Blue-collar blues in a Chicago home; Weekends Like Other People Comedy by David Blomquist. Directed by Ulu Grosbard
New York — Blue-collar blues and midlife crises fret the Chicago married couple of ''Weekends Like Other People,'' at the Marymount Manhattan Theateb. Restive warehouseman Dan (Kenneth McMillan) thinks there must be something better than the humdrum, mundane existence he shares with wife, Laurie (Rose Gregorio), and two offstage children in their modest Northwest Chicago apartment.Pragmatic Laurie, preoccupied with shopping lists and the new living-room curtains, is more inclined to take life as it comes.
Dan's hopes and dreams for better things seem to be approaching realization when his warehouse bosses notice him and mention the possibility of a move to Moline. Heavy-set Dan responds by taking up exercise and other efforts at self-improvement. But Mr. Blomquist knows better. And so does the audience. Lack of surprise is a drawback to this generally perceptive, sometimes touching comedy about the averageness of Mr. and Mrs. Average America. Dan and Laurie come through their shared crises a sadder but apparently wiser couple.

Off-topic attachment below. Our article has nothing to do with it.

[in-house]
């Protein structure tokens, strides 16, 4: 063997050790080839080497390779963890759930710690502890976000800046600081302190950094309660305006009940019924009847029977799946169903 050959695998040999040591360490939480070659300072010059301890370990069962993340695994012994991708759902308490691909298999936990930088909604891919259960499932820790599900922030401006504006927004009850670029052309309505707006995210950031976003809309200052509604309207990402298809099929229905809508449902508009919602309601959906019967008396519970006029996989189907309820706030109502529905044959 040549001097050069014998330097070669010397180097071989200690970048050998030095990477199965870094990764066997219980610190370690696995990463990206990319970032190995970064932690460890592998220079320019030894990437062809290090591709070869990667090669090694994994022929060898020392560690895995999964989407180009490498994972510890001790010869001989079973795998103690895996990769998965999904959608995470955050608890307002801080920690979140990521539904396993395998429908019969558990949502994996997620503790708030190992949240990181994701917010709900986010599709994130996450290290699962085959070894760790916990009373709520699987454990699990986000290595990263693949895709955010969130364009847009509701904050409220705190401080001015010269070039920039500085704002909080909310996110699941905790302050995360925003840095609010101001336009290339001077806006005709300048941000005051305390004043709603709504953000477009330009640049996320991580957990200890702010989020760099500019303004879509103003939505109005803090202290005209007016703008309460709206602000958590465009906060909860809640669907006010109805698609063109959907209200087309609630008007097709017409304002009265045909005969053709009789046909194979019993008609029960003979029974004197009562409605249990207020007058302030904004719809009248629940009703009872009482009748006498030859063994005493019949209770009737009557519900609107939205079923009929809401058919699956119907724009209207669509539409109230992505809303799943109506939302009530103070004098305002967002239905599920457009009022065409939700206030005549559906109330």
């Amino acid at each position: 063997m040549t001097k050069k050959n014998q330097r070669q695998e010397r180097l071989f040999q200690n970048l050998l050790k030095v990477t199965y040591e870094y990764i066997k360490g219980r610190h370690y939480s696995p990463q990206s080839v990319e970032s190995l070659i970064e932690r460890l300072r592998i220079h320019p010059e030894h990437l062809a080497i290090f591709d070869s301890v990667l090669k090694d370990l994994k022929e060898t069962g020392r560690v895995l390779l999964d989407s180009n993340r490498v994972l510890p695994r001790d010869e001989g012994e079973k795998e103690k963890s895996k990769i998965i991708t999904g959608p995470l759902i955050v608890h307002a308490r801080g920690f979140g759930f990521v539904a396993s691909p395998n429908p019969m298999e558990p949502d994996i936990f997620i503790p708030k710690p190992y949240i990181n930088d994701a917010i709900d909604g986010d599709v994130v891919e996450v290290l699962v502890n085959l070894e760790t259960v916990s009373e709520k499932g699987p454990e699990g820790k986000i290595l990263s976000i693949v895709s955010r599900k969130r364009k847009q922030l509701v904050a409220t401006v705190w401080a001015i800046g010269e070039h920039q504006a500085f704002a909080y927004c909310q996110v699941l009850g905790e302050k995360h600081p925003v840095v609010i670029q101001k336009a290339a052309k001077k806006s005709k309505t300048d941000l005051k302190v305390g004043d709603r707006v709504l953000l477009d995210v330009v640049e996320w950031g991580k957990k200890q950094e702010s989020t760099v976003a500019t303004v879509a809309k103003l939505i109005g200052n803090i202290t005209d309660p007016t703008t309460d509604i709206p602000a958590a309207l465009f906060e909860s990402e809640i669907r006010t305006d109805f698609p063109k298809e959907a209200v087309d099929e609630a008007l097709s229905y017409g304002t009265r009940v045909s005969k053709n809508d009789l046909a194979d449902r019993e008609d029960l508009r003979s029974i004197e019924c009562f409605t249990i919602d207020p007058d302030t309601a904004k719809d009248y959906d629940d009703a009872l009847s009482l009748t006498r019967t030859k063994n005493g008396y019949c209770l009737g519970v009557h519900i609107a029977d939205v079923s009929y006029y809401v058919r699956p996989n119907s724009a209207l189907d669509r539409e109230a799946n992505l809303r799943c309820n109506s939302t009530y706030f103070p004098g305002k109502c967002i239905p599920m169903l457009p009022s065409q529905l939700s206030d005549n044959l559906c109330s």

Mr. McMillan is believably comic and at times very moving as the wage earner whose gauche exterior hides a desperate inner yearning he cannot find words to express. His frustrations and inner turmoil mount as the play progresses and improves. Miss Gregorio partners him admirably as the wife who tries to cope with his clumsy ambitions until the strain becomes too great and a domestic crisis ensues. If ''Weekends Like Other People'' were somewhat more economical and somewhat less predictable, it might seem more substantial and compelling. Nevertheless, the play's honest observations of middle-American life in a plastic, TV age are well realized in the Phoenix Theater production staged by Ulu Grosbard.
Designer David Jenkins has equipped the Dan-Laurie apartment with the standard furnishings and fixtures of mass-produced anonymity.